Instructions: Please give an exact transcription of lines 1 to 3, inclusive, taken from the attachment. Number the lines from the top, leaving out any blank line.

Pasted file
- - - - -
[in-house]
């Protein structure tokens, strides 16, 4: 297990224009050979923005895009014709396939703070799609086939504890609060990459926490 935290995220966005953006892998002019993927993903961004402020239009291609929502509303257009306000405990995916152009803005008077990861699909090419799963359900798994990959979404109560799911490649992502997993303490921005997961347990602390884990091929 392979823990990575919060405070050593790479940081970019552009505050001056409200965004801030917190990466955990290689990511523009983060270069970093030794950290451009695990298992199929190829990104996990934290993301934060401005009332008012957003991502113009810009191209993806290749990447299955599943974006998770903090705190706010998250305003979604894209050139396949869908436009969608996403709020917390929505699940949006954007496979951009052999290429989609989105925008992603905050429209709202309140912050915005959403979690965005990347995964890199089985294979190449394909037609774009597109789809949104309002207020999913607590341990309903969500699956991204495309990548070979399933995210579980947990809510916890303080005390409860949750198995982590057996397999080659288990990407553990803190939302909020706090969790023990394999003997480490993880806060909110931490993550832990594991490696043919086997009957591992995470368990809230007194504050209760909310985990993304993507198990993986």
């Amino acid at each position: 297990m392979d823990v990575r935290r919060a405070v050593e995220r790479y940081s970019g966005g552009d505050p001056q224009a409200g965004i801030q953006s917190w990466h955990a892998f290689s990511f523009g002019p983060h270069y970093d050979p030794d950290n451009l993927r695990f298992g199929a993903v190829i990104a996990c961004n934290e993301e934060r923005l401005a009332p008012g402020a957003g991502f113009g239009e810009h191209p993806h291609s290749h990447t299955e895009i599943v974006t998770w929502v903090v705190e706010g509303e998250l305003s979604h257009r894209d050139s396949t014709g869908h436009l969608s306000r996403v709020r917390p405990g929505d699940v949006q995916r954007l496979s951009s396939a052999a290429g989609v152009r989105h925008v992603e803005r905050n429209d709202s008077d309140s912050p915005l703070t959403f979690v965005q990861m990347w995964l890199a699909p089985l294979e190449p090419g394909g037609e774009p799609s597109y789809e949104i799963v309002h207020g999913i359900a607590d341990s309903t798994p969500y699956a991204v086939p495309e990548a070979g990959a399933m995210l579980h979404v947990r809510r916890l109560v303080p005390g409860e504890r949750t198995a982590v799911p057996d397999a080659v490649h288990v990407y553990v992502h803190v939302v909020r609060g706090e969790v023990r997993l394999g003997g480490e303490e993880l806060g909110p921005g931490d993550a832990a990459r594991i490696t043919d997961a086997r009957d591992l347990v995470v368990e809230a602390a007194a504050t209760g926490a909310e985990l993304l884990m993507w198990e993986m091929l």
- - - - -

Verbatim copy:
[in-house]
């Protein structure tokens, strides 16, 4: 297990224009050979923005895009014709396939703070799609086939504890609060990459926490 935290995220966005953006892998002019993927993903961004402020239009291609929502509303257009306000405990995916152009803005008077990861699909090419799963359900798994990959979404109560799911490649992502997993303490921005997961347990602390884990091929 392979823990990575919060405070050593790479940081970019552009505050001056409200965004801030917190990466955990290689990511523009983060270069970093030794950290451009695990298992199929190829990104996990934290993301934060401005009332008012957003991502113009810009191209993806290749990447299955599943974006998770903090705190706010998250305003979604894209050139396949869908436009969608996403709020917390929505699940949006954007496979951009052999290429989609989105925008992603905050429209709202309140912050915005959403979690965005990347995964890199089985294979190449394909037609774009597109789809949104309002207020999913607590341990309903969500699956991204495309990548070979399933995210579980947990809510916890303080005390409860949750198995982590057996397999080659288990990407553990803190939302909020706090969790023990394999003997480490993880806060909110931490993550832990594991490696043919086997009957591992995470368990809230007194504050209760909310985990993304993507198990993986």
């Amino acid at each position: 297990m392979d823990v990575r935290r919060a405070v050593e995220r790479y940081s970019g966005g552009d505050p001056q224009a409200g965004i801030q953006s917190w990466h955990a892998f290689s990511f523009g002019p983060h270069y970093d050979p030794d950290n451009l993927r695990f298992g199929a993903v190829i990104a996990c961004n934290e993301e934060r923005l401005a009332p008012g402020a957003g991502f113009g239009e810009h191209p993806h291609s290749h990447t299955e895009i599943v974006t998770w929502v903090v705190e706010g509303e998250l305003s979604h257009r894209d050139s396949t014709g869908h436009l969608s306000r996403v709020r917390p405990g929505d699940v949006q995916r954007l496979s951009s396939a052999a290429g989609v152009r989105h925008v992603e803005r905050n429209d709202s008077d309140s912050p915005l703070t959403f979690v965005q990861m990347w995964l890199a699909p089985l294979e190449p090419g394909g037609e774009p799609s597109y789809e949104i799963v309002h207020g999913i359900a607590d341990s309903t798994p969500y699956a991204v086939p495309e990548a070979g990959a399933m995210l579980h979404v947990r809510r916890l109560v303080p005390g409860e504890r949750t198995a982590v799911p057996d397999a080659v490649h288990v990407y553990v992502h803190v939302v909020r609060g706090e969790v023990r997993l394999g003997g480490e303490e993880l806060g909110p921005g931490d993550a832990a990459r594991i490696t043919d997961a086997r009957d591992l347990v995470v368990e809230a602390a007194a504050t209760g926490a909310e985990l993304l884990m993507w198990e993986m091929l």